But just like the production, the simplicity of the presentation belies its true nature.
You might think that as a presentation design company we’re about to have a five minute rant on how much more exciting the slides could be, but you couldn’t be more wrong. The slides are the least important part of the presentation, without a powerful, engaging story and a presenter who knows what they’re doing the slides would be useless, however visually fantastic they were.
The thing is we’re not just a presentation design company, we’re a presentation consultancy company too. We help our customers get right down to the heart of their proposition and understand their audience because that’s how engaging stories are born, the slides that tell those stories are simply a means to an end.
Apple demonstrates to everyone just what a difference this approach can make and you don’t need a multi million pound budget to achieve it either, just a little Eyeful expertise can make all the difference.
Fifty years ago this week Martin Luther King Jr delivered a speech that was designed to change the world – and it did.
You don’t need to have a particular interest in equality, civil rights, politics, religion or history to know what I’m talking about, ‘I have a dream’ is one of the most often quoted, misquoted, emulated and parodied speeches of all time.
Presenters everywhere yearn for such clarity of message and can only dream about the levels of engagement this speech achieved. Not only that, the speech included one of the ultimate calls to action of all time, one that people are still responding to half a century later.
But what if PowerPoint was his communication tool of choice?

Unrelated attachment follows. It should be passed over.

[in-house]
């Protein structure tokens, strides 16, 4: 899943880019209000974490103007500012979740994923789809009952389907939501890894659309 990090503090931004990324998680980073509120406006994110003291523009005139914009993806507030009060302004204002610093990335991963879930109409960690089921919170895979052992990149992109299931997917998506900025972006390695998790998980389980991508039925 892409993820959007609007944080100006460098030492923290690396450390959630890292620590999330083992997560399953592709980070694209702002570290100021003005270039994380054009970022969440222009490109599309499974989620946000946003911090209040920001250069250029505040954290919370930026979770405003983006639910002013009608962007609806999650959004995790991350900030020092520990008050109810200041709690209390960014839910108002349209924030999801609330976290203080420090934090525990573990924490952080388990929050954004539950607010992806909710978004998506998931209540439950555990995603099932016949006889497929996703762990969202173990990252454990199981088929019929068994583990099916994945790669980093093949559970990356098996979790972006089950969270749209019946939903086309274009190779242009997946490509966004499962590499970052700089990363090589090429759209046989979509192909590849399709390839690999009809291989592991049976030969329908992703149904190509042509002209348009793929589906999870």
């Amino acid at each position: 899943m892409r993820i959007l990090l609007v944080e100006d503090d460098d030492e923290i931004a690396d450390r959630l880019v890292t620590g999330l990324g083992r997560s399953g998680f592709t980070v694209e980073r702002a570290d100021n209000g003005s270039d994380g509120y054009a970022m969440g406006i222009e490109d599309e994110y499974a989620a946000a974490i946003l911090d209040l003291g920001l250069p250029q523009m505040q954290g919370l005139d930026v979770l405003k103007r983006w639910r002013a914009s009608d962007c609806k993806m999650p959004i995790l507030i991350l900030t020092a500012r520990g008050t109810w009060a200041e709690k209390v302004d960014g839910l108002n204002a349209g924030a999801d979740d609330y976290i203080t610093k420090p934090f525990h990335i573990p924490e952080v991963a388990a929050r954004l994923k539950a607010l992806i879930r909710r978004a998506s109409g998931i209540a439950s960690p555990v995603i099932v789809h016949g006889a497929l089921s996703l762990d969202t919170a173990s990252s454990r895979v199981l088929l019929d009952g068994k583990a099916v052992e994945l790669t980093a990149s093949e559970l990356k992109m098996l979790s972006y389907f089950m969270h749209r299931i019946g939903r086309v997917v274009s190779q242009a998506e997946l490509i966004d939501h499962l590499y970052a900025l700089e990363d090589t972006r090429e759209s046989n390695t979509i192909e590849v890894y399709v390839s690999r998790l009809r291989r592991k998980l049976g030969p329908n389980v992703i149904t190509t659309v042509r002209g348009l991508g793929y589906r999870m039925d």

Martin Luther King’s aide was quoted as saying”the logistical preparations for the march were so burdensome that the speech was not a priority for us, on the evening of Tuesday, Aug. 27, Martin still didn’t know what he was going to say”. Something we call the presentation paradox.
But we don’t believe that this could have happened because King had mastered the two key components of every presentation:
He knew his story.
He knew his audience.
Not only that but if he was to have used PowerPoint we bet that the presentation would have been as powerful as the speech.
How can we be so sure?
Martin Luther King Jr was not just an enigmatic speaker, he was a planner and a strategist who gathered a band of experts around him to help him achieve his goals and if PowerPoint had been part of the plan he would have sought the best help available.
And we’d like to think that might have been someone like us.
Most of the presentations we create don’t change the world, but they can change the opinions and perceptions of your audience, if the quality of the presentation truly communicates the quality of the story.
Last month our esteemed MD Simon Morton was interviewed on Ireland’s longest running business programme, The Persuaders on Dublin City FM.